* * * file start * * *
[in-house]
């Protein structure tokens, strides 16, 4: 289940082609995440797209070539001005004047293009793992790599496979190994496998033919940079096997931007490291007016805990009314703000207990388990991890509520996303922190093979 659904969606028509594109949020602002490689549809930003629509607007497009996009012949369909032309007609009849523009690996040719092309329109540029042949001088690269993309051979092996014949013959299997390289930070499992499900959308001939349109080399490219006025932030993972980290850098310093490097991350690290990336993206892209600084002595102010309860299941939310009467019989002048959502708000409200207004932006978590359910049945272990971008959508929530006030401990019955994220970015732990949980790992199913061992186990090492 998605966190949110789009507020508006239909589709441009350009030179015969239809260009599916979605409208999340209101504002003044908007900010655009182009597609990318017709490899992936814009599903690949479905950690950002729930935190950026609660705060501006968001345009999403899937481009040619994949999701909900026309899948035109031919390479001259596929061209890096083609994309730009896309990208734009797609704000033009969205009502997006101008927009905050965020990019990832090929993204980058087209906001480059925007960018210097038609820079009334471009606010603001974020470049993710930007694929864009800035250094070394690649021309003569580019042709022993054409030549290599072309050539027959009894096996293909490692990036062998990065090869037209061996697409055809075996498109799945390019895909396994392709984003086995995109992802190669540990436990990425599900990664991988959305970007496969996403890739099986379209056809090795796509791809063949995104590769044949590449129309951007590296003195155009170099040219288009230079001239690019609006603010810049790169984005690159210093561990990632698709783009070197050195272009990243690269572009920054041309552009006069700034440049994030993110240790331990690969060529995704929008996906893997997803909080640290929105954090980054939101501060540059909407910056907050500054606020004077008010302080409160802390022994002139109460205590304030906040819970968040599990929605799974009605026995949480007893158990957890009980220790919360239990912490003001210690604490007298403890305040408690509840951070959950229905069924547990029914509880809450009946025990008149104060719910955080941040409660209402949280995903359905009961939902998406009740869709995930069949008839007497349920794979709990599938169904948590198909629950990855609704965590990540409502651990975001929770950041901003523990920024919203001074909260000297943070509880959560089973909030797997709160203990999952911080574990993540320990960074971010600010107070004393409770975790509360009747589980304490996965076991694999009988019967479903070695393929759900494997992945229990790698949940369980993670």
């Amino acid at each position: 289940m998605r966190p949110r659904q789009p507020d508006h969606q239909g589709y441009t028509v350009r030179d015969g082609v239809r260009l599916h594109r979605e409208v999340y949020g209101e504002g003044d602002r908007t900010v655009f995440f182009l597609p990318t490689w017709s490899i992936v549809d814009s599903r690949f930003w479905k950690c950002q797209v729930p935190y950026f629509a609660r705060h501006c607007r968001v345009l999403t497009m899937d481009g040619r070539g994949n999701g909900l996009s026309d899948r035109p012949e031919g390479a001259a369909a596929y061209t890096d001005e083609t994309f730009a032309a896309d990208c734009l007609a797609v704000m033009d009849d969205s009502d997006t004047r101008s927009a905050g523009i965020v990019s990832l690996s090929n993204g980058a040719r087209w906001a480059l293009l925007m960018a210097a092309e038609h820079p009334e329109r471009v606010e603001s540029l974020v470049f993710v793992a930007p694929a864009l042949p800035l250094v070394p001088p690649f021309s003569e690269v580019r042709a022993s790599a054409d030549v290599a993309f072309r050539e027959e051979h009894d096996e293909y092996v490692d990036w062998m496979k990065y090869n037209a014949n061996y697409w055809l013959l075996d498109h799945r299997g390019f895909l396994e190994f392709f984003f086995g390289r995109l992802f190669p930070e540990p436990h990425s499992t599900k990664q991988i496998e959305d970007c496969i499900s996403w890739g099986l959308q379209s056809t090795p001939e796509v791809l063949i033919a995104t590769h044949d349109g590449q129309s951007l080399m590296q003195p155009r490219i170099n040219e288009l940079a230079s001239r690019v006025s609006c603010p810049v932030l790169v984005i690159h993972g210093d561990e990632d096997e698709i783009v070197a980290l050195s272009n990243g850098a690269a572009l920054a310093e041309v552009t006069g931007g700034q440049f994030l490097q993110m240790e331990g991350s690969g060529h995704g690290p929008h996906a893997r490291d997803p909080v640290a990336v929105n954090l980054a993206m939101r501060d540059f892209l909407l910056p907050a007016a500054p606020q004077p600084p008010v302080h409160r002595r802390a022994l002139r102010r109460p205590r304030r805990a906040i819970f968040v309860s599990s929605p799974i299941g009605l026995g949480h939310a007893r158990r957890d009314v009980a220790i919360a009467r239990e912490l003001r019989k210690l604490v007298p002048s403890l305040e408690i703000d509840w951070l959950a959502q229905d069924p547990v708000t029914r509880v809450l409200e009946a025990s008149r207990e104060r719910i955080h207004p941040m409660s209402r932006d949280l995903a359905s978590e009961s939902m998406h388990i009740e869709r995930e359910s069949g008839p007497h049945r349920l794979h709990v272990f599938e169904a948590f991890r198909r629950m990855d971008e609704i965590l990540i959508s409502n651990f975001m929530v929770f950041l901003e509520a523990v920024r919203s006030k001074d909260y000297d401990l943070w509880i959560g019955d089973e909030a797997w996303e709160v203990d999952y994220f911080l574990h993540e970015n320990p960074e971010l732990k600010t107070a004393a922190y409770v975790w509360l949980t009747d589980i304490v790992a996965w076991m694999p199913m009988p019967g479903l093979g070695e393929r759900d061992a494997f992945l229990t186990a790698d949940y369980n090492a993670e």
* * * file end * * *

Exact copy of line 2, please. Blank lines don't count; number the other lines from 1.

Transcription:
């Protein structure tokens, strides 16, 4: 289940082609995440797209070539001005004047293009793992790599496979190994496998033919940079096997931007490291007016805990009314703000207990388990991890509520996303922190093979 659904969606028509594109949020602002490689549809930003629509607007497009996009012949369909032309007609009849523009690996040719092309329109540029042949001088690269993309051979092996014949013959299997390289930070499992499900959308001939349109080399490219006025932030993972980290850098310093490097991350690290990336993206892209600084002595102010309860299941939310009467019989002048959502708000409200207004932006978590359910049945272990971008959508929530006030401990019955994220970015732990949980790992199913061992186990090492 998605966190949110789009507020508006239909589709441009350009030179015969239809260009599916979605409208999340209101504002003044908007900010655009182009597609990318017709490899992936814009599903690949479905950690950002729930935190950026609660705060501006968001345009999403899937481009040619994949999701909900026309899948035109031919390479001259596929061209890096083609994309730009896309990208734009797609704000033009969205009502997006101008927009905050965020990019990832090929993204980058087209906001480059925007960018210097038609820079009334471009606010603001974020470049993710930007694929864009800035250094070394690649021309003569580019042709022993054409030549290599072309050539027959009894096996293909490692990036062998990065090869037209061996697409055809075996498109799945390019895909396994392709984003086995995109992802190669540990436990990425599900990664991988959305970007496969996403890739099986379209056809090795796509791809063949995104590769044949590449129309951007590296003195155009170099040219288009230079001239690019609006603010810049790169984005690159210093561990990632698709783009070197050195272009990243690269572009920054041309552009006069700034440049994030993110240790331990690969060529995704929008996906893997997803909080640290929105954090980054939101501060540059909407910056907050500054606020004077008010302080409160802390022994002139109460205590304030906040819970968040599990929605799974009605026995949480007893158990957890009980220790919360239990912490003001210690604490007298403890305040408690509840951070959950229905069924547990029914509880809450009946025990008149104060719910955080941040409660209402949280995903359905009961939902998406009740869709995930069949008839007497349920794979709990599938169904948590198909629950990855609704965590990540409502651990975001929770950041901003523990920024919203001074909260000297943070509880959560089973909030797997709160203990999952911080574990993540320990960074971010600010107070004393409770975790509360009747589980304490996965076991694999009988019967479903070695393929759900494997992945229990790698949940369980993670």